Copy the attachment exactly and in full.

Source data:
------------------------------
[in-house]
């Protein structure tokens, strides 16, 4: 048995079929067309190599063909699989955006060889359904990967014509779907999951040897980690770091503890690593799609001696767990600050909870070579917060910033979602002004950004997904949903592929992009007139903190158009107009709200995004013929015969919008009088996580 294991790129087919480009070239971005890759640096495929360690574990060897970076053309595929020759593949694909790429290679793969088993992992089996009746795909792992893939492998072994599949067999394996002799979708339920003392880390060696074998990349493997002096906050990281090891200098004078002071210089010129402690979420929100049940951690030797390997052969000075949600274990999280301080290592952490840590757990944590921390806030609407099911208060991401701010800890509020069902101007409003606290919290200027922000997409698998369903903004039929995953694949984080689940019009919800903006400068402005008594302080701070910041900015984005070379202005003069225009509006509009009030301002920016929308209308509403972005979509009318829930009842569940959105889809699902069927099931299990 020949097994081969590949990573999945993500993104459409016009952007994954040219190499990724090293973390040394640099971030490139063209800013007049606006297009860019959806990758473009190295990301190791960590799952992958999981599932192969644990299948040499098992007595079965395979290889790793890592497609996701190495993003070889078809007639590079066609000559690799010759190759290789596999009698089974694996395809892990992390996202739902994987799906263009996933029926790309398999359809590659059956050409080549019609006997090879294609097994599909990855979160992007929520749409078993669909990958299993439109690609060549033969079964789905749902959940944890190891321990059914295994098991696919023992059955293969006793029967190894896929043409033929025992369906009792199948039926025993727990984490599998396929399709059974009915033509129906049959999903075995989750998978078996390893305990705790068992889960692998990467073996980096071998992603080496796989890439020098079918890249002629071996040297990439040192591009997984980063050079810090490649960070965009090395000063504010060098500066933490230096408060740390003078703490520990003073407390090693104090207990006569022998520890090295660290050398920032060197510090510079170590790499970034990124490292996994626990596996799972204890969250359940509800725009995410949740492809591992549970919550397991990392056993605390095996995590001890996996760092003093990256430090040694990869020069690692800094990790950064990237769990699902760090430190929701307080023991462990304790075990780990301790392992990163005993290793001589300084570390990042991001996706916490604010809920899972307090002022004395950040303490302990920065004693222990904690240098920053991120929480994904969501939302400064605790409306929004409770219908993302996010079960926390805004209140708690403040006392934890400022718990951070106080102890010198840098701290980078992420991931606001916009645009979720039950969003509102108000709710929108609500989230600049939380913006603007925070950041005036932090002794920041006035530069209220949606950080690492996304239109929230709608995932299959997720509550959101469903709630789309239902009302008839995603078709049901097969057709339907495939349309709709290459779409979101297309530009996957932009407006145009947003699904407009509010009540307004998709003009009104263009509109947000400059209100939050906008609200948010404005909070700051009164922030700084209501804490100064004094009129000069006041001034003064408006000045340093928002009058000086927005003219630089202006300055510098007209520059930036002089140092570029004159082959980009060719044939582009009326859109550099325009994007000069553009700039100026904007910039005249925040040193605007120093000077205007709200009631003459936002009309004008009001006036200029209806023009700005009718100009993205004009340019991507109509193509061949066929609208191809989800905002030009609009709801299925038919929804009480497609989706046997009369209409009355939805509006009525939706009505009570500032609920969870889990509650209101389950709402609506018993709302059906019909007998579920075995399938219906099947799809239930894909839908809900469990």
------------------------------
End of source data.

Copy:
[in-house]
């Protein structure tokens, strides 16, 4: 048995079929067309190599063909699989955006060889359904990967014509779907999951040897980690770091503890690593799609001696767990600050909870070579917060910033979602002004950004997904949903592929992009007139903190158009107009709200995004013929015969919008009088996580 294991790129087919480009070239971005890759640096495929360690574990060897970076053309595929020759593949694909790429290679793969088993992992089996009746795909792992893939492998072994599949067999394996002799979708339920003392880390060696074998990349493997002096906050990281090891200098004078002071210089010129402690979420929100049940951690030797390997052969000075949600274990999280301080290592952490840590757990944590921390806030609407099911208060991401701010800890509020069902101007409003606290919290200027922000997409698998369903903004039929995953694949984080689940019009919800903006400068402005008594302080701070910041900015984005070379202005003069225009509006509009009030301002920016929308209308509403972005979509009318829930009842569940959105889809699902069927099931299990 020949097994081969590949990573999945993500993104459409016009952007994954040219190499990724090293973390040394640099971030490139063209800013007049606006297009860019959806990758473009190295990301190791960590799952992958999981599932192969644990299948040499098992007595079965395979290889790793890592497609996701190495993003070889078809007639590079066609000559690799010759190759290789596999009698089974694996395809892990992390996202739902994987799906263009996933029926790309398999359809590659059956050409080549019609006997090879294609097994599909990855979160992007929520749409078993669909990958299993439109690609060549033969079964789905749902959940944890190891321990059914295994098991696919023992059955293969006793029967190894896929043409033929025992369906009792199948039926025993727990984490599998396929399709059974009915033509129906049959999903075995989750998978078996390893305990705790068992889960692998990467073996980096071998992603080496796989890439020098079918890249002629071996040297990439040192591009997984980063050079810090490649960070965009090395000063504010060098500066933490230096408060740390003078703490520990003073407390090693104090207990006569022998520890090295660290050398920032060197510090510079170590790499970034990124490292996994626990596996799972204890969250359940509800725009995410949740492809591992549970919550397991990392056993605390095996995590001890996996760092003093990256430090040694990869020069690692800094990790950064990237769990699902760090430190929701307080023991462990304790075990780990301790392992990163005993290793001589300084570390990042991001996706916490604010809920899972307090002022004395950040303490302990920065004693222990904690240098920053991120929480994904969501939302400064605790409306929004409770219908993302996010079960926390805004209140708690403040006392934890400022718990951070106080102890010198840098701290980078992420991931606001916009645009979720039950969003509102108000709710929108609500989230600049939380913006603007925070950041005036932090002794920041006035530069209220949606950080690492996304239109929230709608995932299959997720509550959101469903709630789309239902009302008839995603078709049901097969057709339907495939349309709709290459779409979101297309530009996957932009407006145009947003699904407009509010009540307004998709003009009104263009509109947000400059209100939050906008609200948010404005909070700051009164922030700084209501804490100064004094009129000069006041001034003064408006000045340093928002009058000086927005003219630089202006300055510098007209520059930036002089140092570029004159082959980009060719044939582009009326859109550099325009994007000069553009700039100026904007910039005249925040040193605007120093000077205007709200009631003459936002009309004008009001006036200029209806023009700005009718100009993205004009340019991507109509193509061949066929609208191809989800905002030009609009709801299925038919929804009480497609989706046997009369209409009355939805509006009525939706009505009570500032609920969870889990509650209101389950709402609506018993709302059906019909007998579920075995399938219906099947799809239930894909839908809900469990």